2020 probably wasn't anybody's favorite year. But there was a lot to celebrate of astronomical interest. It was so hard to choose a top ten, some similar events were grouped together. Asteroids, the Moon, Mars and the Sun all feature, and there were two splendid skywatching events.
Arachnophobes needn't worry about this tarantula. It's not a big spider, it's a big nebula that looks a bit like a spider in some photos. It's also so far away that its light takes 170,000 years to get here. Stars are born there, stars die there, and it's a spectacular object.
No one alive had seen Venus transit when the 2004 one occurred. And if you missed that and the 2012 transit, there isn't another until 2117. However Mercury also transits the Sun – and these transits happen more often. But what's a transit and what do we learn from it?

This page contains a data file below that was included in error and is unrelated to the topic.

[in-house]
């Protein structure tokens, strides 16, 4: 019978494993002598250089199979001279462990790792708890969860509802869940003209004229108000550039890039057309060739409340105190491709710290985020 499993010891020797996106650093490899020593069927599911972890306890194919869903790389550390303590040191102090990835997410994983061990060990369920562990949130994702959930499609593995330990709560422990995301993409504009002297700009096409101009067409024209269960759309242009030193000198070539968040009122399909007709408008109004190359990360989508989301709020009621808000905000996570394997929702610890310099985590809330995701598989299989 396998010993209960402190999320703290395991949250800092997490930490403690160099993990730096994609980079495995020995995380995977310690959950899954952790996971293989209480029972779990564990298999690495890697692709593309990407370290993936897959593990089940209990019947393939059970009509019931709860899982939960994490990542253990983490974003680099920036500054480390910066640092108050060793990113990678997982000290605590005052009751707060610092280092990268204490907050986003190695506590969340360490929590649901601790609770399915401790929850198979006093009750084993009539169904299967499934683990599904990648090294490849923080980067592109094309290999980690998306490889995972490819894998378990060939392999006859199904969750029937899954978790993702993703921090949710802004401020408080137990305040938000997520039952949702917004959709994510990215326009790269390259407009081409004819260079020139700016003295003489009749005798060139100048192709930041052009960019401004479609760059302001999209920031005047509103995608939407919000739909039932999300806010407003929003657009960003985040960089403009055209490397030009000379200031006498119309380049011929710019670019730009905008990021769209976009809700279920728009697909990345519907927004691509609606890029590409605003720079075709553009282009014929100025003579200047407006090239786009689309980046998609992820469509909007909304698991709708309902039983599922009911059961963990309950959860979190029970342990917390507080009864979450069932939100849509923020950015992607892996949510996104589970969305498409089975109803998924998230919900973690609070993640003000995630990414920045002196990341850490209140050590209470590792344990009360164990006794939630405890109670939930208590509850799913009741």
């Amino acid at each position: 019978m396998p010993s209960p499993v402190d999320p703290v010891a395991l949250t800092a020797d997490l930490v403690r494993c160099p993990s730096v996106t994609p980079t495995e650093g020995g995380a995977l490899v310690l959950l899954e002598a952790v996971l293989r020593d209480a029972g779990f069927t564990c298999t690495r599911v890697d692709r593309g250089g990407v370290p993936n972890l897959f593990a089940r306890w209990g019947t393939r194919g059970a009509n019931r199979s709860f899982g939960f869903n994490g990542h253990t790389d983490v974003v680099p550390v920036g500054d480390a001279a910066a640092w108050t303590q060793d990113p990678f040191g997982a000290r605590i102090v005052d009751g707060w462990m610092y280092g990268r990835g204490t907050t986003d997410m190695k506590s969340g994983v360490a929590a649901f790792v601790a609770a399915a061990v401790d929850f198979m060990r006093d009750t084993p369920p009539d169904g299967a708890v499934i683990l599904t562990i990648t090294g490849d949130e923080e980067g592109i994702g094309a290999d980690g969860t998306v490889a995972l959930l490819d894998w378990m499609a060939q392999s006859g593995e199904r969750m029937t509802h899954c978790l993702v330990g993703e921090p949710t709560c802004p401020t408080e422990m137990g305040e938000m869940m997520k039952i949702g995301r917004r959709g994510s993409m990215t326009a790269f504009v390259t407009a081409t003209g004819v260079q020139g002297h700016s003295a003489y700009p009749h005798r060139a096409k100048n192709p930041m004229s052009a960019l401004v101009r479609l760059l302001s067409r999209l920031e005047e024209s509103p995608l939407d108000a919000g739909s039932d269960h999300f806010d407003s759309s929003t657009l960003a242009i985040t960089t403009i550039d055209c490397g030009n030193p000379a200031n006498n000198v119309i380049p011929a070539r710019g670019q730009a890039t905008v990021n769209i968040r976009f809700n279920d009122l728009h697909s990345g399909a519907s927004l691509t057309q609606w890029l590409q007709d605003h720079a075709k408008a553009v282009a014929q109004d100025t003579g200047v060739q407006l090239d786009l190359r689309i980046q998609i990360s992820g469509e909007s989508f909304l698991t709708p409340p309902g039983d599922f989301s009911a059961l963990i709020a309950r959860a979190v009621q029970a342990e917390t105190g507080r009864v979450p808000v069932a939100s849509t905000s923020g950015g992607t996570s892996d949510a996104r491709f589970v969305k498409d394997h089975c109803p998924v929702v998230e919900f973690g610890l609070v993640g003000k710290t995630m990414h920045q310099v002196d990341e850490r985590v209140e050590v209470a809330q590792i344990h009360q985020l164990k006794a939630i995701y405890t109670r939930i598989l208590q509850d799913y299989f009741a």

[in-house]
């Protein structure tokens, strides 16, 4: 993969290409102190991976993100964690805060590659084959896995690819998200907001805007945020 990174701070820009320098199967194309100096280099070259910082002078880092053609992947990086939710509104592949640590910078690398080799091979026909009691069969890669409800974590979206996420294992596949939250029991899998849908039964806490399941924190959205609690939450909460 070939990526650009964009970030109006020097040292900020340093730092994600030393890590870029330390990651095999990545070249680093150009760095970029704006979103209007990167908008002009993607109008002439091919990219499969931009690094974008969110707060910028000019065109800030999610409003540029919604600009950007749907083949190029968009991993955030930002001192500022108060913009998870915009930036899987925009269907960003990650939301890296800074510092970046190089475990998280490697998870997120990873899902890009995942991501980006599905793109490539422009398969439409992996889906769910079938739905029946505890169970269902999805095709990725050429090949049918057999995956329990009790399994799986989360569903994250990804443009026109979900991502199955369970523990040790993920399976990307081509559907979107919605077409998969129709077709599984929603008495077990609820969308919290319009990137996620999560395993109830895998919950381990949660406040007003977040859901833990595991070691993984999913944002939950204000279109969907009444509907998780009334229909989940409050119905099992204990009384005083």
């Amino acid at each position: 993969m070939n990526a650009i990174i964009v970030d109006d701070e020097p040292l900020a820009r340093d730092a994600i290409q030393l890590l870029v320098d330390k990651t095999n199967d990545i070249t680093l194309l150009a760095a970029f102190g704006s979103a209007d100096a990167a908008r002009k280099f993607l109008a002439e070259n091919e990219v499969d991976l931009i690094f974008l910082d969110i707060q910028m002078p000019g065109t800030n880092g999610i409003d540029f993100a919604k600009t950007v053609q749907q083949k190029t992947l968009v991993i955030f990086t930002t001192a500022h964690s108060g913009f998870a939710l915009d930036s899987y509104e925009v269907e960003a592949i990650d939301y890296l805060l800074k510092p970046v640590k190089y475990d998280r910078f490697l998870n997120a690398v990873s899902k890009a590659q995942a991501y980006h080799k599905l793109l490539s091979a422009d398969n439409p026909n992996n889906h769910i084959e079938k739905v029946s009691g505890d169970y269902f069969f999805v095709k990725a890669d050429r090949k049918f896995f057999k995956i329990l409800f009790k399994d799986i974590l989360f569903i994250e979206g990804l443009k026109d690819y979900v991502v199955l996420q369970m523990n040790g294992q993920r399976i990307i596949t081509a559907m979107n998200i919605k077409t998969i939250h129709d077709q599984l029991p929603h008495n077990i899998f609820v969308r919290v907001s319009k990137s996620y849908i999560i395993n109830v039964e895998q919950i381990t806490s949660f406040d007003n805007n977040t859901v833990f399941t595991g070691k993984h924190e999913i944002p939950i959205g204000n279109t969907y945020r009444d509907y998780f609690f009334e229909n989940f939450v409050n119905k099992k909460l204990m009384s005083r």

The starter's pistol for the space race was fired on October 4, 1957. It was in the form of a small highly-polished sphere that orbited the Earth every 98 minutes. This was the Soviet Union's Sputnik, Earth's first artificial satellite. It shook up the United States, and there was more to come.
Most of our knowledge of Neptune and Uranus is based on Voyager 2's visits. Its grand tour of the four giant planets used a rare alignment of the planets that let the gravity of each one boost the spacecraft to the next one. No other probe has been to either of the ice giants.
Rosetta, the European Space Agency (ESA) spacecraft, traveled for ten years and billions of miles in order to rendezvous with a comet, accompany it as it moved through the inner Solar System past the Sun, and deploy a lander.